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Wayne Barnes reveals he almost quit rugby after harrowing online abuse after South Africa versus France

By Kim Ekin
(Photo by Jean Catuffe/Getty Images)

Referee Wayne Barnes has revealed how the toll of online abuse led to discussions around giving up the whistle to continue as a lawyer after officiating France’s Test against South Africa.

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The 43-year-old detailed a harrowing account on The Good, the Bad & the Rugby podcast of direct abuse aimed at his partner Polly in the aftermath of the game that threatened his family.

The experienced match official said he thought he was prepared for most criticisms after over 100 Tests, but the reaction spilled into the realm of ‘a different level’ to what he has seen in the past.

“Criticism on social media quickly becomes abuse,” Barnes told The Good, the Bad, the Rugby.

“That is the world we live in. That is social media. But I make the decision to be a referee, make the decision to be on social media. Polly, my wife, doesn’t make the decision to be a referee.

“On the Saturday night, there started to be some direct abuse at Polly. And then, the following two or three days, there was direct abuse to Polly. Threats of sexual violence and threats against the kids.

“To Polly and to me, direct threats about our kids. That takes it to a different level.

“When you’ve done 100 games, you’ve got a lot of experience, you think you can prepare for most things. You can’t prepare for that.

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“When I said it’s been a s***** couple of weeks, it’s been a s***** couple of weeks.

“It wasn’t even a line that was crossed, you’ve gone so far beyond it you can’t even see the line.”

“I sacrifice, but it’s a family sacrifice and you do think, ‘I’ve got this other decent job to go to. I’m a partner at a law firm and they’re keen for me to come back full-time’,” he said.

Springboks Director of Rugby Rassie Erasmus famously began tweeting clips of the game of instances that went against South Africa, creating a firestorm on social media that became a divisive issue.

On whether Erasmus’ tweets were directly to blame of the abuse, Barnes said he couldn’t make that conclusion but said he was disappointed that a review was taken place in the public arena without giving him a chance to explain his decisions.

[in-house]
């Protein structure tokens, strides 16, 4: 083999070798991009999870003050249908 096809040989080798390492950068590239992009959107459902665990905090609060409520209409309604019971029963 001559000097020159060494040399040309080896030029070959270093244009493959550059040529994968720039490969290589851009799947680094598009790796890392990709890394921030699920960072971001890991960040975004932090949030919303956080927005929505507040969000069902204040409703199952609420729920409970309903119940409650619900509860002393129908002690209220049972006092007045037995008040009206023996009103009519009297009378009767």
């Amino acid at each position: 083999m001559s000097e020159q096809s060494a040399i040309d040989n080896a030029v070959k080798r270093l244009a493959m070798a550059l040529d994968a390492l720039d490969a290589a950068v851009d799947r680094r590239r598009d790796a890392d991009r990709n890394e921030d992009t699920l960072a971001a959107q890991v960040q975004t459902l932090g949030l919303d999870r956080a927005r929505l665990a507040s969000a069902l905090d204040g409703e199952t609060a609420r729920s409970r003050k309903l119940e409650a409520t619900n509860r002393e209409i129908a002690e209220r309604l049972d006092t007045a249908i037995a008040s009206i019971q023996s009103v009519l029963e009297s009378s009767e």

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“If people see people in positions who are meant to uphold the values of our game, openly criticising referees then I think it allows others to say well ‘why can’t I?'” Barnes said.

“I’m disappointed about the way… there is a process that we go through post-match, there is a formal way of discussing the game and highlighting any issues of concern.

“Where you would say ‘can we have feedback on these?’, we can do that online, we can do that face-to-face if that’s what works.

“I’ve always been very open to that, I want to learn, I want to get better. If there are things I didn’t get right, I want to understand why.

“I didn’t get that opportunity after that game, that’s what disappoints me is all of a sudden a review is played out in the public arena rather than the agreed arena.”

Barnes revealed that a committee of the international referees got together and widely agreed that something needs to be done to protect match officials.

What happened after the France-South Africa test was just the latest in what has become common after big Test matches.

“The review process is, you get back from the game on Sunday. We all got together Sunday night, Monday morning, as a group of international referees, and we all said ‘this has to stop’,” Barnes said.

“This is my personal story, Nic Berry, a wonderful man, the abuse that he got, and his family got, direct, during the Lions series. Marius Jonker, the TMO, direct abuse to him and his family.

“Andrew Brace, after the England-France game. People sending him messages about his dad’s obituary, like what world do we live in that anyone thinks that’s right?

“It was a point where the referees said something needs to be done. We need to be protected.”

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